One of the premier events on the UK’s social calendar opened its doors this week to royalty, celebrities and thousands of lucky ticket holders.
The Chelsea Flower Show, held in the exclusive London suburb of the same name, is where the best and bravest garden designers and florists come each year to display their talents and compete for coveted gold medals.
A favourite of the British Royal Family, the show was visited by the Queen, Prince Philip and the Duchess of Cambridge. They were greeted by 3-metre tall walking trees, dancing pandas, troupes of child dancers and singers and models posing in the gardens.
Ironically, as Britain prepares to leave the EU, Chelsea 2017 has had an international feel. The landscapes of China, Japan, Canada, Mexico, Spain and Malta have been spectacularly brought to life in show gardens. From a moated garden inspired by Kyoto’s Imperial Palace, to the Chengdu Silk Road Garden, to British designer James Basson’s monumental recreation of a Maltese quarry, which scooped the Best in Show award.
With huge limestone blocks towering 10 metres above a sunken pool, smaller limestone blocks and trees and flowers native to Malta, Basson’s garden for M&G Investments is one of the largest ever to be built at Chelsea.
It has been controversial, with some pundits questioning whether this is a garden or an art installation.
Basson brushed off the criticism, describing the garden as a distillation of nature.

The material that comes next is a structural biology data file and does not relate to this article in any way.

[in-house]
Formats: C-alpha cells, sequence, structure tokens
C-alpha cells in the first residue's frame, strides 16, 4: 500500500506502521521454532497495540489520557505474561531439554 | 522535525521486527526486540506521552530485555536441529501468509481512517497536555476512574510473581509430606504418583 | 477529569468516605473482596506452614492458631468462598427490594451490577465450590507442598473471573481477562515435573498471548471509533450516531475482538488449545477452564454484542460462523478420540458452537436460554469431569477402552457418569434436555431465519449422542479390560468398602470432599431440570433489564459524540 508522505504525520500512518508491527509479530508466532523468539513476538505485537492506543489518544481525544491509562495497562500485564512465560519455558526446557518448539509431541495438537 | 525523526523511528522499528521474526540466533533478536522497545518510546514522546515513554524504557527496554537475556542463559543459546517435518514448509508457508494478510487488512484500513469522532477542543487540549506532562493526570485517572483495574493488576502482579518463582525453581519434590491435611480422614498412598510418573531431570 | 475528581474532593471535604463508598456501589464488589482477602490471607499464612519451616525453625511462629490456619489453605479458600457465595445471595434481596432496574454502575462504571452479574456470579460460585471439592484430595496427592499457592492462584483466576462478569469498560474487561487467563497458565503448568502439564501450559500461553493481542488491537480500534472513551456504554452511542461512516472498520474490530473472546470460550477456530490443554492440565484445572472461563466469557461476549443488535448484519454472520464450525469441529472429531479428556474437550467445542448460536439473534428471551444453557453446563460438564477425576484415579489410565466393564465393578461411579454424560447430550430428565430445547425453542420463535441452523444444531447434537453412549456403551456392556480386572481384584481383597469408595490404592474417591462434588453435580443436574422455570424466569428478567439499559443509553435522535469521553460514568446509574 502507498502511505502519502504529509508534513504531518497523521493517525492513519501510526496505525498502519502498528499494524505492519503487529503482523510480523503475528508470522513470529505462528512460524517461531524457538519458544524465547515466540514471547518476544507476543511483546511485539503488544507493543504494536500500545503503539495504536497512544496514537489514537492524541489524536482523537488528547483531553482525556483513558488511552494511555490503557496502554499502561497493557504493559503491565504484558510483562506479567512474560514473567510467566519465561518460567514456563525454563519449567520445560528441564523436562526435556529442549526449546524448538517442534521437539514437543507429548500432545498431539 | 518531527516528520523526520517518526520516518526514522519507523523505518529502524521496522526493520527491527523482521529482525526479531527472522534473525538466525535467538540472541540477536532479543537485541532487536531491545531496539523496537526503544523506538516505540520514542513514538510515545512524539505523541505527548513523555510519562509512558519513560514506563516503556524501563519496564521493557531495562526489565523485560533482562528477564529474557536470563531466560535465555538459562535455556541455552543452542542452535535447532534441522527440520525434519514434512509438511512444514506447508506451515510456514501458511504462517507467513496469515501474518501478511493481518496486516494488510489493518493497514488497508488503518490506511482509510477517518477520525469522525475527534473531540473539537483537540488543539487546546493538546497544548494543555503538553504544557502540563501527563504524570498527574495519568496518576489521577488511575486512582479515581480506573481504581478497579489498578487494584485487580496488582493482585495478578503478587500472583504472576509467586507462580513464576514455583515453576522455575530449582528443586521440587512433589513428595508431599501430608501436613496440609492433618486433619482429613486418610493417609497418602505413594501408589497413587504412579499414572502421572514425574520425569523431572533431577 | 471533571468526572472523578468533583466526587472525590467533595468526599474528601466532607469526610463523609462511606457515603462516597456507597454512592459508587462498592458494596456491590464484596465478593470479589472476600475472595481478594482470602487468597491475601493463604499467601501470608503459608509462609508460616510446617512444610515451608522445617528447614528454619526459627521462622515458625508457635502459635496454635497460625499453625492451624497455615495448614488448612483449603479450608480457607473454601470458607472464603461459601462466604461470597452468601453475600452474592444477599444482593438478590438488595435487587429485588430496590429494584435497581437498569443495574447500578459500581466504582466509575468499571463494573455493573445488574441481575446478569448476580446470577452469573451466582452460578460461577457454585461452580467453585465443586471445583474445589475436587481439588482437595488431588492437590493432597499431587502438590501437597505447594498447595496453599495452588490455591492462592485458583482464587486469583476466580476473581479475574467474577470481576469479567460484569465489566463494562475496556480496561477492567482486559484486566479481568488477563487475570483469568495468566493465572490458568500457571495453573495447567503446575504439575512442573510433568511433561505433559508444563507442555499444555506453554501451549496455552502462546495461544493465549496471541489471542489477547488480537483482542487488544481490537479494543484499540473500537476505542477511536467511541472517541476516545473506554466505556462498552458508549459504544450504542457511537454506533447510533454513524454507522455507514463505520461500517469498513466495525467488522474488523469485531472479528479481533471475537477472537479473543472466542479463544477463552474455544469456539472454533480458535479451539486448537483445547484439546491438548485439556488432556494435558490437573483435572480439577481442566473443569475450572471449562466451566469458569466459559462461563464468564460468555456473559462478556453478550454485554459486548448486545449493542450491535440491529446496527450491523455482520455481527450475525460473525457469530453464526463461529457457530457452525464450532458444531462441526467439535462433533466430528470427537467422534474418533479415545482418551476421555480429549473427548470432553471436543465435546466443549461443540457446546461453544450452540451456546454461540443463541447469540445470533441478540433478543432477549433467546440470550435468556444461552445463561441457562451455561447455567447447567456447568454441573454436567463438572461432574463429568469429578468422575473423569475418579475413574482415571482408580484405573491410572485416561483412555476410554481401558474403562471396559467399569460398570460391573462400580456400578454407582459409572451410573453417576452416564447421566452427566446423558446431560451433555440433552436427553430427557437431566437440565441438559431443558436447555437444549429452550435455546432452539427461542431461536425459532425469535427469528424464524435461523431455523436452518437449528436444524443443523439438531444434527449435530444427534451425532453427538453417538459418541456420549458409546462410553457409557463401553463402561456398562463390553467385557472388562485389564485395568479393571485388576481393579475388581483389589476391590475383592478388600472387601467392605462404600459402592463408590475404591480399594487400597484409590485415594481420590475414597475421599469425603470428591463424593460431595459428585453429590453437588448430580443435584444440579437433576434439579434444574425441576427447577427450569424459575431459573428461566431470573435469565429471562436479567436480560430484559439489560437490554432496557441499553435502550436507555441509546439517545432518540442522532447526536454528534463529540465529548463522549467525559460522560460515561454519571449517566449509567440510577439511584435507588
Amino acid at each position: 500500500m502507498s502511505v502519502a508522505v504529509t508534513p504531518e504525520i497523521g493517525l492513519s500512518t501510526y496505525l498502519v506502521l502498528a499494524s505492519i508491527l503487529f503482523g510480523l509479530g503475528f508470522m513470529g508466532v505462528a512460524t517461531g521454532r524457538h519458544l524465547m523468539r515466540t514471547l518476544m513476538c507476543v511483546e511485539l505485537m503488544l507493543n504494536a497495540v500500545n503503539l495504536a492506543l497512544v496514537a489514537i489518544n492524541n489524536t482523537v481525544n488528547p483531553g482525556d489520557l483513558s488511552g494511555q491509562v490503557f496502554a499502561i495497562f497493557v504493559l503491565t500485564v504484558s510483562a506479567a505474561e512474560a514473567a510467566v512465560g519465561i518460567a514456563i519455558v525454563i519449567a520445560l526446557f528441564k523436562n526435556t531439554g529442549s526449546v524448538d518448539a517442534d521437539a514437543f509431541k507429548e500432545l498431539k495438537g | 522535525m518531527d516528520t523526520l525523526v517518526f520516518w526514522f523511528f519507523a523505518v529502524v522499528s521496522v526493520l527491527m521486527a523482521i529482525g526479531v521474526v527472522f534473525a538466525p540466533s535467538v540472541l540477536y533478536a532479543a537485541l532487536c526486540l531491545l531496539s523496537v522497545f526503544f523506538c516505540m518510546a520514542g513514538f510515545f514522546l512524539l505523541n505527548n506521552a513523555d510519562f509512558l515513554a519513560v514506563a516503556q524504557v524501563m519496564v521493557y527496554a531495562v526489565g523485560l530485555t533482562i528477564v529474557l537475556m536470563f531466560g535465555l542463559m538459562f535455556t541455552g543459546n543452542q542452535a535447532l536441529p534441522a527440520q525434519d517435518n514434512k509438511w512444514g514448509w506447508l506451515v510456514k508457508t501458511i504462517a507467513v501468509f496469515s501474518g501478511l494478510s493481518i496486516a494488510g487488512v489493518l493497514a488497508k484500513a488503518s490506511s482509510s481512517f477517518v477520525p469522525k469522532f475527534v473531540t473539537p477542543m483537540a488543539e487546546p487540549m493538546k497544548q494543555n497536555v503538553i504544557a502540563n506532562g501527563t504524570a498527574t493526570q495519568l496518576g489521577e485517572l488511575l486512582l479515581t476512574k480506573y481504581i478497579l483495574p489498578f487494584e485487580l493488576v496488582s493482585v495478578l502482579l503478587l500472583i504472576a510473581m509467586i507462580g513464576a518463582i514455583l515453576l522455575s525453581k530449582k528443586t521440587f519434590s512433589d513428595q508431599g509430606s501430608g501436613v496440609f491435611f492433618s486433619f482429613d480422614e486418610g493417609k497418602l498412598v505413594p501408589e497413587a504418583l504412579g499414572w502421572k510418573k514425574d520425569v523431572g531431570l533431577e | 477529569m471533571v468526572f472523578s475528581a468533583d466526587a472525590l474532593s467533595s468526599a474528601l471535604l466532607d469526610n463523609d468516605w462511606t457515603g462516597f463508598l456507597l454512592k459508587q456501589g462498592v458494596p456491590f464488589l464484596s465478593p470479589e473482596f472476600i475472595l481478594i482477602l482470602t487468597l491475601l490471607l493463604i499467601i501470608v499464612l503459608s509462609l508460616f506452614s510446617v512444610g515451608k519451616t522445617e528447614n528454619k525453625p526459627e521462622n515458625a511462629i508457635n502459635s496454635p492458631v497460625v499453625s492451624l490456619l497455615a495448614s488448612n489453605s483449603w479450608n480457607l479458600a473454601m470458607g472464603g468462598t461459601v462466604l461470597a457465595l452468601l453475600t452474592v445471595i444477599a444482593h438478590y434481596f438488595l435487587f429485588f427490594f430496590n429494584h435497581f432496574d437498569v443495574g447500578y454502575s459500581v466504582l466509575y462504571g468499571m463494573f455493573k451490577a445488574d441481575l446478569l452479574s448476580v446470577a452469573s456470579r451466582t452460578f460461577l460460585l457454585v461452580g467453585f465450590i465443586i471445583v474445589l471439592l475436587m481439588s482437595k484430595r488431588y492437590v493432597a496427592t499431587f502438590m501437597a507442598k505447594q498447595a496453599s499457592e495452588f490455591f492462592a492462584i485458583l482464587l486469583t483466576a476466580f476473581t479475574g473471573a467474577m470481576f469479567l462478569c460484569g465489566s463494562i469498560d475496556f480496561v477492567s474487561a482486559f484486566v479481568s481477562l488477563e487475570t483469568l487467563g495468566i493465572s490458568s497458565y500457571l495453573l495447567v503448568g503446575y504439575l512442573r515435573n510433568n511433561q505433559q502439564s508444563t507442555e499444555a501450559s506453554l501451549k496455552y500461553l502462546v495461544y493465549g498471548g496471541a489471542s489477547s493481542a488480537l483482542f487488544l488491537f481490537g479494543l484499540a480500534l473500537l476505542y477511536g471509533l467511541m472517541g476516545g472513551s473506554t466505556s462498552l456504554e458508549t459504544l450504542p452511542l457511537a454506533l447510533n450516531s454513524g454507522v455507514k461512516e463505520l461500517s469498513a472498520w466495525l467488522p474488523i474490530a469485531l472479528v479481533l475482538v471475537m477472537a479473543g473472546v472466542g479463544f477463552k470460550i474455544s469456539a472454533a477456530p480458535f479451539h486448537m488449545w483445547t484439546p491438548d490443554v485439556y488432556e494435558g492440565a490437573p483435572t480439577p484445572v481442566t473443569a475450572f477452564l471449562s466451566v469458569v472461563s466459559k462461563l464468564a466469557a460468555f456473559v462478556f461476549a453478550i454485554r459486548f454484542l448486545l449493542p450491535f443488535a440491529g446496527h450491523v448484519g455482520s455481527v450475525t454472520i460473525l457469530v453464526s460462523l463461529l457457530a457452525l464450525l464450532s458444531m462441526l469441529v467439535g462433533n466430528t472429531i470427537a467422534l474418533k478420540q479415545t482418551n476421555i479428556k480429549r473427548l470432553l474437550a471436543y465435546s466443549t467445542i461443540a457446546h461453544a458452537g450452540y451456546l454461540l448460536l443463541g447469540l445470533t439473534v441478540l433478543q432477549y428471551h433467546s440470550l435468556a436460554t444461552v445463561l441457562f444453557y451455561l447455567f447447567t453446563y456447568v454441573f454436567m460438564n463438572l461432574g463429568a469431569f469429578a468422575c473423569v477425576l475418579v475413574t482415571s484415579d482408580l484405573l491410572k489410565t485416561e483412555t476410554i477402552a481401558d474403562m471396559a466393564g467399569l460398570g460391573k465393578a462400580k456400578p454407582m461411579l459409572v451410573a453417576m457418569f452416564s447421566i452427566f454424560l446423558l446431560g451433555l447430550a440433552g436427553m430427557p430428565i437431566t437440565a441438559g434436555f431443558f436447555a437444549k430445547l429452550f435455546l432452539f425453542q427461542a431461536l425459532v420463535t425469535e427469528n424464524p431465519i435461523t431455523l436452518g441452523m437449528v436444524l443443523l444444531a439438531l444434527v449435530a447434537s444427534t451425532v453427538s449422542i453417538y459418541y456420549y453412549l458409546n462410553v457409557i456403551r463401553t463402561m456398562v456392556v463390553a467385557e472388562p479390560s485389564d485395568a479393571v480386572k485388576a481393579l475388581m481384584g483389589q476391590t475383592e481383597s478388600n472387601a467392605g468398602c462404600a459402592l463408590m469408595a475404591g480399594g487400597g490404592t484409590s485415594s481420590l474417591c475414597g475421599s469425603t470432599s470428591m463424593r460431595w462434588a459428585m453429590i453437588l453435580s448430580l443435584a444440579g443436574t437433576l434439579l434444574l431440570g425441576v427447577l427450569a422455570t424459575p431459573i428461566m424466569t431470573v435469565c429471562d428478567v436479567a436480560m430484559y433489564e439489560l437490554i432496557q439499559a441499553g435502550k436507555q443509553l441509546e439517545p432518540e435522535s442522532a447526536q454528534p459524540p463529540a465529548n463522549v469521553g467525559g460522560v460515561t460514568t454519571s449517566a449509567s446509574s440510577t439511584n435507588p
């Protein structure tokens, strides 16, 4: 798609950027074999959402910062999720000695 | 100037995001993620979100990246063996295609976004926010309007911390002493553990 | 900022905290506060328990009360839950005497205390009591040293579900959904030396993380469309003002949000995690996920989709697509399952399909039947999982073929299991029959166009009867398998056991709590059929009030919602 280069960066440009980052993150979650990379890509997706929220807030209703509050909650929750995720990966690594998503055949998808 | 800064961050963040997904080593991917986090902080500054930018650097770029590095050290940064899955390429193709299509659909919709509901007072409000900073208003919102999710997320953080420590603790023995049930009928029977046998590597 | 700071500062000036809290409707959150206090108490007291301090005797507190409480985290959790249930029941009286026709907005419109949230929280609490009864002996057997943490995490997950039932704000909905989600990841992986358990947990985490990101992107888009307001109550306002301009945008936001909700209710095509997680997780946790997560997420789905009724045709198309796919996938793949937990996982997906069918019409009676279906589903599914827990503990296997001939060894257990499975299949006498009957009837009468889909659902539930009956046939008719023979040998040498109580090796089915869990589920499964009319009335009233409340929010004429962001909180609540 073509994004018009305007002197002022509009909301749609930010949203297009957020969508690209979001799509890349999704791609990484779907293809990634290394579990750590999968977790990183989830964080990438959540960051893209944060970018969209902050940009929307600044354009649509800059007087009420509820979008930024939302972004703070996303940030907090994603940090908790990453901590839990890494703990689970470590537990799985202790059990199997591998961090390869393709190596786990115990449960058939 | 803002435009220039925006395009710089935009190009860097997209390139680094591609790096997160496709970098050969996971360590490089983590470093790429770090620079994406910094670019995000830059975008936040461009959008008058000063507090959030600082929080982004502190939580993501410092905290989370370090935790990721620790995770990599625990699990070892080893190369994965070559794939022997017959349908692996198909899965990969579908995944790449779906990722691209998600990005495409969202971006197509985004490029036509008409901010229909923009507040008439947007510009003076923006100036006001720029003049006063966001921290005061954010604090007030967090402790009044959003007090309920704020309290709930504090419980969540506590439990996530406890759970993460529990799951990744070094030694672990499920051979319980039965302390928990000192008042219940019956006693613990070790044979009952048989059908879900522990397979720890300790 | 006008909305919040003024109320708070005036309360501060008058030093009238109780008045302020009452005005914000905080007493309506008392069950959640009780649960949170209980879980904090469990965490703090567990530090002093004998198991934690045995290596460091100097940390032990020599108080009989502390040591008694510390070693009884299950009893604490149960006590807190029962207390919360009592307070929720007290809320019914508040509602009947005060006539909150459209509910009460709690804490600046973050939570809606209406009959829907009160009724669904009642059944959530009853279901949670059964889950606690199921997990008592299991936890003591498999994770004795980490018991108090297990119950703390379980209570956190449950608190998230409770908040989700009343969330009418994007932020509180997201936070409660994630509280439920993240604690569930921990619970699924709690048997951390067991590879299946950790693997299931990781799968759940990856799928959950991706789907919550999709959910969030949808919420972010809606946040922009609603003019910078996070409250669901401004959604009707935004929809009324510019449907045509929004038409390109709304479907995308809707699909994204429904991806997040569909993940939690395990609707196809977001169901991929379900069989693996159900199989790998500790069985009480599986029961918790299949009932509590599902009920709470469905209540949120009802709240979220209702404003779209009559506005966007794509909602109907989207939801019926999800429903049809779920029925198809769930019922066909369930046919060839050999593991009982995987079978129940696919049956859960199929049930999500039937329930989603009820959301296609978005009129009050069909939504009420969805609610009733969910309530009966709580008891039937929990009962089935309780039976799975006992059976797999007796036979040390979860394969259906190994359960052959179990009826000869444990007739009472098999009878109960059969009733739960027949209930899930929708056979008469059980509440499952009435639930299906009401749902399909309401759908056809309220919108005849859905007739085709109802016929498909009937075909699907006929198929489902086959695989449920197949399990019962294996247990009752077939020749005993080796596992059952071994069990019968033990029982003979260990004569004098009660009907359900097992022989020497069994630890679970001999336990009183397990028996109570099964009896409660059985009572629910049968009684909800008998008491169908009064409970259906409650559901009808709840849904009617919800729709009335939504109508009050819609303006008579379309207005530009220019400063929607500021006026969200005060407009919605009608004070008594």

Loved or not, Basson’s garden has attracted considerable press coverage in Malta. He hopes that it will encourage developers to turn many of the island’s disused quarries into conservation areas, instead of landfill sites.
Basson – British born but based in the south of France – is keen to point out that his garden shows EU partnership at its best. He talks about the sharing of skills and knowledge that helped create the garden.
Broadcast to the world, the Chelsea Flower Show has always influenced garden trends. Encouraging wildlife into city gardens is a theme of Chelsea 2017. Designer Kate Gould has created a garden which she hopes will make city dwellers rethink how they use their outside space.
Gould’s ‘City Living’ garden offers ideas on how to turn city terraces into tranquil green spaces, enjoyed by people as well as bees and butterflies. Built on three levels, the garden was one of the most expensive to construct in its mid-size category.
But with no sponsor backing her, Gould had to foot the six-figure bill herself. She describes it as a ‘marketing expense’, but clearly one she hoped to avoid.
Gould’s reward for her bravery was a gold medal and took first prize in its category.
If 2017 was the year of international gardens, it was also the year when sponsorship dried up.
Sponsors have shied away from paying the hundreds of thousands of pounds needed to create the biggest show gardens. There are half the number of large show gardens this year than in 2016.
Does this herald the beginning of the end for the world’s premier flower show? Show organisers, the Royal Horticultural Society, masked the empty spaces by commissioning a series of gardens inspired by the five senses.
Other than Basson’s show-stopping exhibit, the crowds were delighted by the increased range of small gardens on display this year. At a fraction of the cost of the main gardens, these intimate designs were generally well-supported by charities and businesses alike.
Until the sponsors return, small may become beautiful at future Chelsea flower shows. The dancing pandas and walking trees may need to find alternative employment.
Story by Kit Peel
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